The family of a 62-year-old man who died last year in Nassau County jail custody has filed a $60 million federal lawsuit against the county and the facility’s former medical provider, claiming the inmate died because he was denied proper care.
Filed Monday, the suit says the defendants violated the civil rights of Michael Cullum and alleges negligence and medical malpractice that resulted in a wrongful death.
The civil claim, which says the parties failed to take action to treat Cullum’s ailments and safeguard his life, marks the sixth pending federal lawsuit against the county and Armor Correctional Health Services involving inmate deaths.
“This is an important lawsuit to try and change a culture at our jail which is dangerous, and unfortunately, consistent. When someone checks into the jail in Nassau, it should not amount to a death sentence,” said Hempstead attorney Frederick Brewington, who represents two sons of the late Glen Cove man.
The lawsuit follows a report earlier this year from New York State’s Commission of Correction that found Cullum’s death on Sept. 5, 2016 directly resulted from Armor’s failure to provide adequate treatment — a finding Armor previously contested.
The commission said in its report Cullum died after a blood clot formed in his leg veins went to his lungs, and it listed pancreatitis and opioid dependency as contributing factors to his death. He had been jailed on drug charges after his Aug. 26 arrest.
The oversight agency now has found Armor, which ended its more than six-year role at the jail in August, failed to provide adequate care for at least eight of the 14 inmates who died in Nassau jail custody during its tenure.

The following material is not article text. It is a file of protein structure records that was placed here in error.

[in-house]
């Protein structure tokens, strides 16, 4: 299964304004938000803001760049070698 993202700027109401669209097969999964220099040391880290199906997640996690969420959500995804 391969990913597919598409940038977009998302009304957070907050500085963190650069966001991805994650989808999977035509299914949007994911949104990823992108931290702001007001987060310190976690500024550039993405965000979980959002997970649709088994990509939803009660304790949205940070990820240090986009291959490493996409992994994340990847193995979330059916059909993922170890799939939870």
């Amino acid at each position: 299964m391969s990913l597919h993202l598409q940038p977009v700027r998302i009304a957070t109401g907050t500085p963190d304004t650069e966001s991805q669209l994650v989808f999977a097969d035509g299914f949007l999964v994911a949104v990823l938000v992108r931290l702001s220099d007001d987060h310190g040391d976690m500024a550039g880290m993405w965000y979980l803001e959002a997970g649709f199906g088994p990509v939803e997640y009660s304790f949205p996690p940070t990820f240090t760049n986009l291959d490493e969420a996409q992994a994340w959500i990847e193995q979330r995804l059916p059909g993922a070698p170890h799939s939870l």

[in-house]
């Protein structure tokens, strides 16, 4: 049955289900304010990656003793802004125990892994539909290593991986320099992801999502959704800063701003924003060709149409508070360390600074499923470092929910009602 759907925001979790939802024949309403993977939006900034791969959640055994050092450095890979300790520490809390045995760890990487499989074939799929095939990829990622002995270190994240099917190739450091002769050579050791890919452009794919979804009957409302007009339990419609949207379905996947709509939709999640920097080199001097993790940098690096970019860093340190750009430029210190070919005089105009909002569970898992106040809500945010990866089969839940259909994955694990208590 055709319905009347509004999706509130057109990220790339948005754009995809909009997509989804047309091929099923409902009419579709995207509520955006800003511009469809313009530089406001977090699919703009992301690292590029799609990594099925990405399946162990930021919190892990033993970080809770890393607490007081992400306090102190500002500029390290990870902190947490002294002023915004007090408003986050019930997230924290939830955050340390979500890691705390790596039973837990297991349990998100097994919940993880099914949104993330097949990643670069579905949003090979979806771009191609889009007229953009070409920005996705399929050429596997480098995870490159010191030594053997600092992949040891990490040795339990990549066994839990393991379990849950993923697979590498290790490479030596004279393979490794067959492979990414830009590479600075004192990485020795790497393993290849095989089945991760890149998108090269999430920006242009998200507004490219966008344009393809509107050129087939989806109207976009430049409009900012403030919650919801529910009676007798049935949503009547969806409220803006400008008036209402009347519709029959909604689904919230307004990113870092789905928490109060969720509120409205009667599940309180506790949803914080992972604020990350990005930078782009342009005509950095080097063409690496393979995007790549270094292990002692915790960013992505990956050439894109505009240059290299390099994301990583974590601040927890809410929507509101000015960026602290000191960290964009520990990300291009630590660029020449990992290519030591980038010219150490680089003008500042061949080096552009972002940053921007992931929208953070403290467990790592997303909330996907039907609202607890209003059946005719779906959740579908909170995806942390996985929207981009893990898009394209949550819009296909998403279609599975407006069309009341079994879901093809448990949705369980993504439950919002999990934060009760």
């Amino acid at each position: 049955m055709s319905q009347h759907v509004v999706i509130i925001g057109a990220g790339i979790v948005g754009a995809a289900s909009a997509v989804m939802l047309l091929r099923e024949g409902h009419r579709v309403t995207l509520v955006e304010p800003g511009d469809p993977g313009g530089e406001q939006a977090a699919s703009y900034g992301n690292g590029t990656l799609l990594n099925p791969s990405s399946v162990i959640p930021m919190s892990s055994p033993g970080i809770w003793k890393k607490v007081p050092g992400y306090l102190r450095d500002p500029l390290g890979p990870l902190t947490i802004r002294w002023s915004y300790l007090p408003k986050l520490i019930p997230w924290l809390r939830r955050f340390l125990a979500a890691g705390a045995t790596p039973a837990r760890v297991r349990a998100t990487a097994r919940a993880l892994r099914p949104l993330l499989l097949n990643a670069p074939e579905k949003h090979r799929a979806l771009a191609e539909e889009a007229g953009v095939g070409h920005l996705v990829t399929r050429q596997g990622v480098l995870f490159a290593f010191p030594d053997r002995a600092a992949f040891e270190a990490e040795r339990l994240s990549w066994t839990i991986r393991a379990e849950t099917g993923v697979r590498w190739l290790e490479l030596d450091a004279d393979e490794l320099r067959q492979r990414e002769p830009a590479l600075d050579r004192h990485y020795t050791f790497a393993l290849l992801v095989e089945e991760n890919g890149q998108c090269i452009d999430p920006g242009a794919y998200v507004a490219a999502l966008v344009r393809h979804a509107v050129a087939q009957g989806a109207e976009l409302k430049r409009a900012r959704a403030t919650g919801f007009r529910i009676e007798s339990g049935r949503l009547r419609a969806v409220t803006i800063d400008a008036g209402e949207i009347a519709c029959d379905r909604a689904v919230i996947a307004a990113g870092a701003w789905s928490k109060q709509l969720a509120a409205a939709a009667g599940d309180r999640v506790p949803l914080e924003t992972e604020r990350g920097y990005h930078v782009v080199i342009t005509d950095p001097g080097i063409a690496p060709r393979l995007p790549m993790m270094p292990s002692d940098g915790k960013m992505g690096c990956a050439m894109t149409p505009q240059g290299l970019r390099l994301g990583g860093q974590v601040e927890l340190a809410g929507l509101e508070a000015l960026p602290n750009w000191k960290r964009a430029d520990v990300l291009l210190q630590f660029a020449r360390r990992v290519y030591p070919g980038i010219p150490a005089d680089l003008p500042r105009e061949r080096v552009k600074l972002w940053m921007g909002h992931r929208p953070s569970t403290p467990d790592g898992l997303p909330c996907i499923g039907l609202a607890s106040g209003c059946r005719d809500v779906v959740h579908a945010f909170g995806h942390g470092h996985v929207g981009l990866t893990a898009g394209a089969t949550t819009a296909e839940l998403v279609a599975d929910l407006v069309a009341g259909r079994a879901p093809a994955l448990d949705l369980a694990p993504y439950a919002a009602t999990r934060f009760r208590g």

The Cullum lawsuit also names the Sheriff’s Department, which runs the jail, the Nassau Police Department and Nassau University Medical Center, where Cullum died, as defendants.
An Armor spokeswoman said Wednesday the company doesn’t comment on pending litigation, and a NUMC spokeswoman said the same of the hospital. Nassau County Attorney Carnell Foskey said in a statement the county “takes the death of inmates seriously,” but “as there is presently other inmate litigation it is best that the ongoing legal process address these issues.”
He added: “We believe that the county will be found to have acted in the best interest of inmates of the Correctional Center to ensure their health and safety.”
Many of the claims in the lawsuit mirror the commission’s findings, which include that there was an “unacceptable delay” of 4 hours and 40 minutes before a doctor saw Cullum despite his unstable vital signs, and that Armor staff failed to send him to the hospital in a timely manner when he needed emergency care.
Armor failed to have an adequate procedure to make sure inmates who needed assisted breathing devices got them, and Cullum received breathing treatments without a doctor’s order, according to the state report and lawsuit.
The commission also found, and the lawsuit claims, that an Armor doctor showed gross incompetence by failing to send Cullum to the hospital after significant condition changes. The oversight agency asked other state offices to probe the doctor’s actions, and to investigate multiple nurses for professional misconduct.
The lawsuit also claims the defendants permitted and encouraged a pattern of substandard inmate medical care, and employees and contractors “were insulated with official claims that the actions were excusable, justified and proper.”